GLENDALE, Ariz. -- One sure sign that Sergio Santos has officially arrived as a major-leaguer is the traffic around his locker this spring.
Simply put, there hasn't been much.
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At this time a year ago, Santos was beginning to attract international media attention as he began his rise from obscure minor-league shortstop to effective major-league relief pitcher.
"It definitely was a bit of a dream," Santos said.
After seven forgettable seasons trying to make it to the big leagues as an infielder while barely batting his weight, the 27-year-old Santos gave pitching a try in 2009 and appeared to be an even worse case with a combined 0-3 record and 8.16 ERA in brief stops at Class A Kannapolis and Winston-Salem, AA Birmingham and AAA Charlotte.
Somehow putting it all together and breaking camp with the White Sox last season, Santos made 56 appearances and went 2-2 with a 2.96 ERA and 1 save.
"You look at my numbers when I just became a pitcher and I had a 9.00 ERA or something in the minor leagues," Santos said. "Then I get to the big leagues and get it down to 2.9(6) for the whole season. That's better than I ever could have imagined."
Blessed with a powerful throwing arm, Santos added to his repertoire and literally became an overnight sensation.
"It was just more the secondary pitches," Santos said of his success. "The more I was able to establish my slider and changeup, just to show them to the hitters I could throw them effectively for strikes, that was a huge deal for me. It got them off my fastball.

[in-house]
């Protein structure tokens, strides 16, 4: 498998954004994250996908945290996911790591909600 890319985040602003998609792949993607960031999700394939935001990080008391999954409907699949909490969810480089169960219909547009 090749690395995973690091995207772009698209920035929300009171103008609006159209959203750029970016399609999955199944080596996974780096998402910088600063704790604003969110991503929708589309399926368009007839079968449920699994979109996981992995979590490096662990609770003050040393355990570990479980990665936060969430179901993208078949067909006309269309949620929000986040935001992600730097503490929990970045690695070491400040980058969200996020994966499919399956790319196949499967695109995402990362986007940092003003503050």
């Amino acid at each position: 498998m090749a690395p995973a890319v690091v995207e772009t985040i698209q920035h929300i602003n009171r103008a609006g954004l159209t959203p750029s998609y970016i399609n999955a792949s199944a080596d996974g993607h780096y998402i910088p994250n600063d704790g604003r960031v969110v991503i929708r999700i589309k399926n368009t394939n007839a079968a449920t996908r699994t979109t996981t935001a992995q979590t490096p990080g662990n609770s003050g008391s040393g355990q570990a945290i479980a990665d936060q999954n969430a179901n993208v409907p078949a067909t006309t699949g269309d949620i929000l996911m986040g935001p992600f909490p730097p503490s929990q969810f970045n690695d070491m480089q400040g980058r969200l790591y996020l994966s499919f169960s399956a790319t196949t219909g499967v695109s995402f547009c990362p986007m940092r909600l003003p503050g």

"If I tried to just throw fastballs, I can't do what (Matt) Thornton does, throw fastballs all the time and get people out. I mixed in my changeup and my slider and I'm lucky I was able to do that sooner than later."
Santos didn't get carried away with all the attention he received for his unlikely path to U.S. Cellular Field.
Instead, the 6-foor-2, 230-pound right-hander set a Sox record by opening the season with 12 straight scoreless appearances.
"It all worked out very well for Santos last year, unchartered stuff, stuff that nobody else has done before, I believe," White Sox pitching coach Don Cooper said. "Everything could not have gone better for him. He had dynamite first year and now we've got to build on that.
"If he's looking to have a career, first of all he's got to have another good, solid season and grow from there. We need more strikes with all of his pitches; we need more consistency. We'd like to think that we're going to be able to use him in even more prime-time situations. He's a key guy because a bullpen is like a chain -- each link has got to be strong."
Santos is looking forward to the challenge.
"You can't help but look back and reflect on everything that happened," he said. "The year went better than I imagined by far. To me, I felt like, 'OK, I've got my foot in the door.' But there's still more I have to do. I just kind of came into camp with that mindset.
"I had a good year but that was one year. I want to establish myself with another good year. That's what has been pushing me to work harder. Can I back last year up with another good year?"
If he succeeds, Santos' rags-to-riches story will almost be complete.
"Another good, solid season is going to give him a chance to have the career he's looking for," Cooper said. "And everything he was doing before, as far as being a shortstop, it's out of the picture and it's no longer a waste of time. Now he's a pitcher."